You load the kids into the car. They settle into a tired peace and quiet. You and your spouse strap in for the last leg of your trip, your goal being Kansas City, or Sioux City, Iowa, or Missoula, Montana. However, behind you a sleep-deprived trucker is tearing down the highway with 80,000 pounds in his trailer. He's not trying for Kansas, Iowa, or Montana, but the state(s) beyond, and even though he should've been in bed hours ago, he's not. Not even close. You're in danger but you don't know it. There are few rules that regulate him, and there's absolutely nothing you can do. You're at the mercy of a trucking industry. Welcome to the highways of America, 21st century. Enter at your own risk.
The most pervasive danger posed by truck drivers today is their fatigue. Fatigue is one of the leading causes of tractor-trailer accidents. Many of these result in the deaths of both motorist and driver. Imagine a lineup of vehicles stopped, waiting for construction on a 60 MPH highway, when a sleep-deprived truck driver barrels toward them at 65 MPH, dazed and unaware. He never applies the brakes, and the forces of physics take control of the outcome. And it gets worse.
Safety Measures At Odds With Trucking Lobbyists
Despite the problem of fatigue, the trucking industry is actively lobbying members of congress to loosen safety regulations in the following areas:
- Minimum hours of breaks required of drivers ¾ The current trucking work week is capped at 72 hours. The industry wants it to be stretched to 82.
- Maximum poundage each truck can carry ¾ Currently the maximum semi-trailer weight allowed on Interstate roadways is 80,000 lbs.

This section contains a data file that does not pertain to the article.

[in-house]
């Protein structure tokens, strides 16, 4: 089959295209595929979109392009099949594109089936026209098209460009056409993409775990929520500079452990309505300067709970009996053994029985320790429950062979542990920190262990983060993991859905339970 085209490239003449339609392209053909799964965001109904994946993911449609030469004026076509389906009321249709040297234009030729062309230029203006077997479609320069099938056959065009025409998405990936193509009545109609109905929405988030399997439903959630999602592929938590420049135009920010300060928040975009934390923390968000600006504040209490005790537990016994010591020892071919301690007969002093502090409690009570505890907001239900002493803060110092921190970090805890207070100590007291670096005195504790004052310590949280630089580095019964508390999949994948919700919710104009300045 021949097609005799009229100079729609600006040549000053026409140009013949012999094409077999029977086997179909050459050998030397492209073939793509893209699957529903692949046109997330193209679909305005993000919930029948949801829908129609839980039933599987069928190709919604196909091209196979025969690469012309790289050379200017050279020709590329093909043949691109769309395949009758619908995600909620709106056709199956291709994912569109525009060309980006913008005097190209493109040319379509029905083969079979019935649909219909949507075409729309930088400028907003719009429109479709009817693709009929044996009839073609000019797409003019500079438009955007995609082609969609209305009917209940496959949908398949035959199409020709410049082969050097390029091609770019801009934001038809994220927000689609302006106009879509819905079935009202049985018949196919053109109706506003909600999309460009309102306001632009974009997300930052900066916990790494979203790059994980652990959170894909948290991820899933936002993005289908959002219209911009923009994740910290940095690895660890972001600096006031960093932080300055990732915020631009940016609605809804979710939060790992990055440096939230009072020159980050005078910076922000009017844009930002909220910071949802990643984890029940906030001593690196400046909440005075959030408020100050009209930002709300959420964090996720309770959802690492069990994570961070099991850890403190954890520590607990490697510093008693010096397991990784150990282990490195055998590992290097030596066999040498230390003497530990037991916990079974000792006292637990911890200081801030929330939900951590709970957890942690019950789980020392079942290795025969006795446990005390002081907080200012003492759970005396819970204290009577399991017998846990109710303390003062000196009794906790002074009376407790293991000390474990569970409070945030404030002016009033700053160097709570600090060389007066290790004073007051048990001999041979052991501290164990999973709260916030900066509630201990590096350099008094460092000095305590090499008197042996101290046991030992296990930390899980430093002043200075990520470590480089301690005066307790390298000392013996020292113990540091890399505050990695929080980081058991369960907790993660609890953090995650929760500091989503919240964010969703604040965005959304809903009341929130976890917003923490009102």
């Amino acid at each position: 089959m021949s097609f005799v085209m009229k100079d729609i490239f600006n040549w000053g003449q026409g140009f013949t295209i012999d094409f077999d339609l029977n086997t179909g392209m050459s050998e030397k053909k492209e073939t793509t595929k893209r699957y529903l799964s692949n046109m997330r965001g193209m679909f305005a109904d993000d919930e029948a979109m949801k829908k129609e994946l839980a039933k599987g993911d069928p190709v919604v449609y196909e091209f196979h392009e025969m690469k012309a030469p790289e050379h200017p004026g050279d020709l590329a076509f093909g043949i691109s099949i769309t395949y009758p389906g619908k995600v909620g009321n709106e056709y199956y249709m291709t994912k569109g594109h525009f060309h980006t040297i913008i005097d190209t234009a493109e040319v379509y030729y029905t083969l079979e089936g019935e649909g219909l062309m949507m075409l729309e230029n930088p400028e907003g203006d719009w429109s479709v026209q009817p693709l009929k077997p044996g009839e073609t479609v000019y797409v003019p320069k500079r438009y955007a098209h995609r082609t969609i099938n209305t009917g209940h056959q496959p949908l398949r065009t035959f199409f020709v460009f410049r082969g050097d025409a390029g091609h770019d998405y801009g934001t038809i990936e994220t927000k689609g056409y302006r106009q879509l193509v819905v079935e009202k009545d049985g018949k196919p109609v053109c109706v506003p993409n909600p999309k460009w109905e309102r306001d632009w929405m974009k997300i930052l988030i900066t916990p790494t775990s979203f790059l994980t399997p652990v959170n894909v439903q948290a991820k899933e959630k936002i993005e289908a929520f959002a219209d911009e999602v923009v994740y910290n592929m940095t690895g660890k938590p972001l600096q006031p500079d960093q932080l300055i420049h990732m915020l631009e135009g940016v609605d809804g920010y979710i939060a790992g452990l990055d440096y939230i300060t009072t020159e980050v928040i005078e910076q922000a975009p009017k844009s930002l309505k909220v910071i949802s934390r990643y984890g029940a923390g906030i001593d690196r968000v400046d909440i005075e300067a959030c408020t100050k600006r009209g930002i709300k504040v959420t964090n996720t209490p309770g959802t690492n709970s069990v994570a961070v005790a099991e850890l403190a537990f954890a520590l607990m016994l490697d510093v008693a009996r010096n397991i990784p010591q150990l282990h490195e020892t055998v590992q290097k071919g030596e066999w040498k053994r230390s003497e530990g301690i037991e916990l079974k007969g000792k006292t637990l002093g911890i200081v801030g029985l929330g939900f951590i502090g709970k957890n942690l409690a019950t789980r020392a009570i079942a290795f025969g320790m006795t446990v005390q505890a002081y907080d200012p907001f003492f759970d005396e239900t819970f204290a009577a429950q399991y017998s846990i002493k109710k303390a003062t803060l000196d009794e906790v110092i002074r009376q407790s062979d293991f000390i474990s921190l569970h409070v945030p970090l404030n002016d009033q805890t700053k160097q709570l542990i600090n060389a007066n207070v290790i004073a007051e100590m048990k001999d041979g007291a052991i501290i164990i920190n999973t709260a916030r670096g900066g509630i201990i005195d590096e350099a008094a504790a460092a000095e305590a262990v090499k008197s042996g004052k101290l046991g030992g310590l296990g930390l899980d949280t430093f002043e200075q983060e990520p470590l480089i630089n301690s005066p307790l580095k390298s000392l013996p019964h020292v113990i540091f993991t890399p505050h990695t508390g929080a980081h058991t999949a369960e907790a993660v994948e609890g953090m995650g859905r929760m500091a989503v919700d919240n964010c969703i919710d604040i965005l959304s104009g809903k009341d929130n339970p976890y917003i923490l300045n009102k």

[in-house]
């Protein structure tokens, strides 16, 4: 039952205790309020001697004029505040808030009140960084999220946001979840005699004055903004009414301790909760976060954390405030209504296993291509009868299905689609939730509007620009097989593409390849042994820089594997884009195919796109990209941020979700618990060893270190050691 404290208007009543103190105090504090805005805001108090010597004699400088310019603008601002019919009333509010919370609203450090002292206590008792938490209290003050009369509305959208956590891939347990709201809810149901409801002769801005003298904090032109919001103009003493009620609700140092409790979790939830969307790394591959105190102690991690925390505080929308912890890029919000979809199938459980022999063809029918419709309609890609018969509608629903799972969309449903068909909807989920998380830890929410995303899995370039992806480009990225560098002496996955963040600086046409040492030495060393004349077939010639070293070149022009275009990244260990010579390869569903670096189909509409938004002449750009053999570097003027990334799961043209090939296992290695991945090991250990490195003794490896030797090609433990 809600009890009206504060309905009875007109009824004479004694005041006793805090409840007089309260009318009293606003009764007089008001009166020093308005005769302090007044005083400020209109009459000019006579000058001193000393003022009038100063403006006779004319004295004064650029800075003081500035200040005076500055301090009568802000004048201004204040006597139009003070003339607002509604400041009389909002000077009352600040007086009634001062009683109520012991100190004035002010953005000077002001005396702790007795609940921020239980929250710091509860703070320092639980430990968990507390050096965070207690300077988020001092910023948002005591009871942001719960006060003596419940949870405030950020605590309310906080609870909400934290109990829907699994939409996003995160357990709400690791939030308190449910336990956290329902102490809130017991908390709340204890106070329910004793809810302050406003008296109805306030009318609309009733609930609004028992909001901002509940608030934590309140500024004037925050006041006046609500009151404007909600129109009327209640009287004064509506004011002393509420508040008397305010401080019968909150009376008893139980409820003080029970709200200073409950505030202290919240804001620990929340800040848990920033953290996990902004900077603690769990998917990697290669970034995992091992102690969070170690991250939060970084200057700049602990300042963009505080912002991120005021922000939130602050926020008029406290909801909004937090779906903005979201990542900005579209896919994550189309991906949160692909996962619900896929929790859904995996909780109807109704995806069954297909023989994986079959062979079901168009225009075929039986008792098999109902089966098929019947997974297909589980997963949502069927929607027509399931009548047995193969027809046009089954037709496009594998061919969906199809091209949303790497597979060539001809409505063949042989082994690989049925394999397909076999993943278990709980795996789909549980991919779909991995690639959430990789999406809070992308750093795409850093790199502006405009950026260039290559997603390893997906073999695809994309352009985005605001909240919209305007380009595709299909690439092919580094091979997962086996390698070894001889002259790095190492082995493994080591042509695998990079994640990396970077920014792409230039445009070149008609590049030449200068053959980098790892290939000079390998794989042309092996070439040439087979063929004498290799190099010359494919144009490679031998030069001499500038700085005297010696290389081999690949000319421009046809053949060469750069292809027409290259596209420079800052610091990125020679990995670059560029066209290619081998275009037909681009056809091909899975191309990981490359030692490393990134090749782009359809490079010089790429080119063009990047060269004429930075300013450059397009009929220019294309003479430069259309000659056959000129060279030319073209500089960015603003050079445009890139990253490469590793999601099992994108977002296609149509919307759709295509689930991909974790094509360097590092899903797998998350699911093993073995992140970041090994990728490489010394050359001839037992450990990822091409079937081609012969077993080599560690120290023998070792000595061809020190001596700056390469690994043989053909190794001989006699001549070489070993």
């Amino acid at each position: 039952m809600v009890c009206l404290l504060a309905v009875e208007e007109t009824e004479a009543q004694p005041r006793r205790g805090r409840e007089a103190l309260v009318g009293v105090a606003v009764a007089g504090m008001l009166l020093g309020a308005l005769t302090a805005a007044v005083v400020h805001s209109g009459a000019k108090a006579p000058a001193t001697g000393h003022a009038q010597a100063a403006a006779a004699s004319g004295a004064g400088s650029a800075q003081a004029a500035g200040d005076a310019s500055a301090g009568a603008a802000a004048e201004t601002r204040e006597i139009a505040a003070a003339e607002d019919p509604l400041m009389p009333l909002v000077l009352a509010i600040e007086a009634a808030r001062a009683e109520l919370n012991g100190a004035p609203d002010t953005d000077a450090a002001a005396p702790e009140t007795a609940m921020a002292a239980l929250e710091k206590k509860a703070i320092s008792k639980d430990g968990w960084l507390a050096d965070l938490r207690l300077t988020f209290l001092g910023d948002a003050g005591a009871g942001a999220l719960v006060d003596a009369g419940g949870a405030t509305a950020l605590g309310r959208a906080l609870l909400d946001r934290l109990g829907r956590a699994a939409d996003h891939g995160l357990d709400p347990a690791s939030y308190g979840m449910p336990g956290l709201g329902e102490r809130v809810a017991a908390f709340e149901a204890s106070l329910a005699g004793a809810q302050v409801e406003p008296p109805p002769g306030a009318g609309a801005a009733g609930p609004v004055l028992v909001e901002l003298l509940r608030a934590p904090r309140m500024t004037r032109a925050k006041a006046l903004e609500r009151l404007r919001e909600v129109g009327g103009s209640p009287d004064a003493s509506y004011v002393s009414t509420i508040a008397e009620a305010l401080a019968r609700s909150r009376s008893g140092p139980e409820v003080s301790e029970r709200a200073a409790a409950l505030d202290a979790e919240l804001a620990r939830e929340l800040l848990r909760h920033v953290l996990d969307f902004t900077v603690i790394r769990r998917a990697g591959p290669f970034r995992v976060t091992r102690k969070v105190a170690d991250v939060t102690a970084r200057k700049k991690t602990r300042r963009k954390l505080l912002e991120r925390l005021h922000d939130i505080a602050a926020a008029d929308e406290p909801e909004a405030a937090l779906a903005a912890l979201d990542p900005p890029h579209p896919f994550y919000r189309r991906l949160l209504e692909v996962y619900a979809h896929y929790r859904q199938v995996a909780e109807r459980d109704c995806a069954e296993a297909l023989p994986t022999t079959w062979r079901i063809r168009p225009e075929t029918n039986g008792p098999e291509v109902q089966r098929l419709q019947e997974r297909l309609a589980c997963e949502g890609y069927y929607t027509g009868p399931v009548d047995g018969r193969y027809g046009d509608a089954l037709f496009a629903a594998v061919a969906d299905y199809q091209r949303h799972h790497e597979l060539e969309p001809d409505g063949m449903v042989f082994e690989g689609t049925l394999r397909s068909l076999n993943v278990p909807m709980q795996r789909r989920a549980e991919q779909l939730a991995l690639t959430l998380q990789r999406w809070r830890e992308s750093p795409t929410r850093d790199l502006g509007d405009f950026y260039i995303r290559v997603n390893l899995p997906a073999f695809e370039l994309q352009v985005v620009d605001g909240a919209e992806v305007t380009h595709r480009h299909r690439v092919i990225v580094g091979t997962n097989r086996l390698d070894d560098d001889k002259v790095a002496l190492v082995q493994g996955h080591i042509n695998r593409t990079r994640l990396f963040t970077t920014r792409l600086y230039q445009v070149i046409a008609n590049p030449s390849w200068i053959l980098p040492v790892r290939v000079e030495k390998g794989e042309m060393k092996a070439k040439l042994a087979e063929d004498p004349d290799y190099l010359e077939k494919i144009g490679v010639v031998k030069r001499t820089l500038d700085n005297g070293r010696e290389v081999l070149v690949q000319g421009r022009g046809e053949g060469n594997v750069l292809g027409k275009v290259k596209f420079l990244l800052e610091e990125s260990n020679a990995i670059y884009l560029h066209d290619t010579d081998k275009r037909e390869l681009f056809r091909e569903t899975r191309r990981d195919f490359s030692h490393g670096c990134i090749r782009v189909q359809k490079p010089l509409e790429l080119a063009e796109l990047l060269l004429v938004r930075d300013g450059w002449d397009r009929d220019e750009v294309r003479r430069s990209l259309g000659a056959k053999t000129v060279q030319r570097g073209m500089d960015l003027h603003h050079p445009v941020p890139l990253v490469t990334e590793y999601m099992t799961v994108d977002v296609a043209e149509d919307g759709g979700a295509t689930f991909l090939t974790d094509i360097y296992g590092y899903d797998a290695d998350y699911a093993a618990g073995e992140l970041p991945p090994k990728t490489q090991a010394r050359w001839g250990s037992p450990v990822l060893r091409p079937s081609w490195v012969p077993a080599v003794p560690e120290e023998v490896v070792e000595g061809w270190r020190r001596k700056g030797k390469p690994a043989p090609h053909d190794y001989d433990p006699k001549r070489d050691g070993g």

- Maximum length of a truck's double trailers, currently set at no more than 28 feet, though the industry wants 33 ...
- Minimum age of truck drivers lowered below 21 years old to as low as 18 ...
Efforts To Eliminate Electronic Log Book Requirements
The FMCA (Federal Motor Carrier Safety Administration) is doing something about the lenient trucking regulations, passing in late 2015 a mandate that by December 2017 all trucks must use electronic logbooks. The hope is that these logbooks will eliminate falsification of times and breaks currently used with paper logbooks.
However, the trucking industry is aggressively fighting this rule. The OOIDA (Owner-Operator Independent Drivers Association) has filed suit against FMCA over the looming logbook requirement. The suit is working its way through the courts. The lawsuit's mere existence is another raw indicator that many in the trucking industry are ignoring or disbelieving evidence that their brutal driving schedules are causing casualties on the road.
As you drive your family across America, understand the risks many truckers are taking each day. Risks that not only influence them but also you, and then act accordingly. In the event you are in an accident with a truck, make sure you understand your rights and options. Talk to an attorney who is experienced in handling trucking accident claims.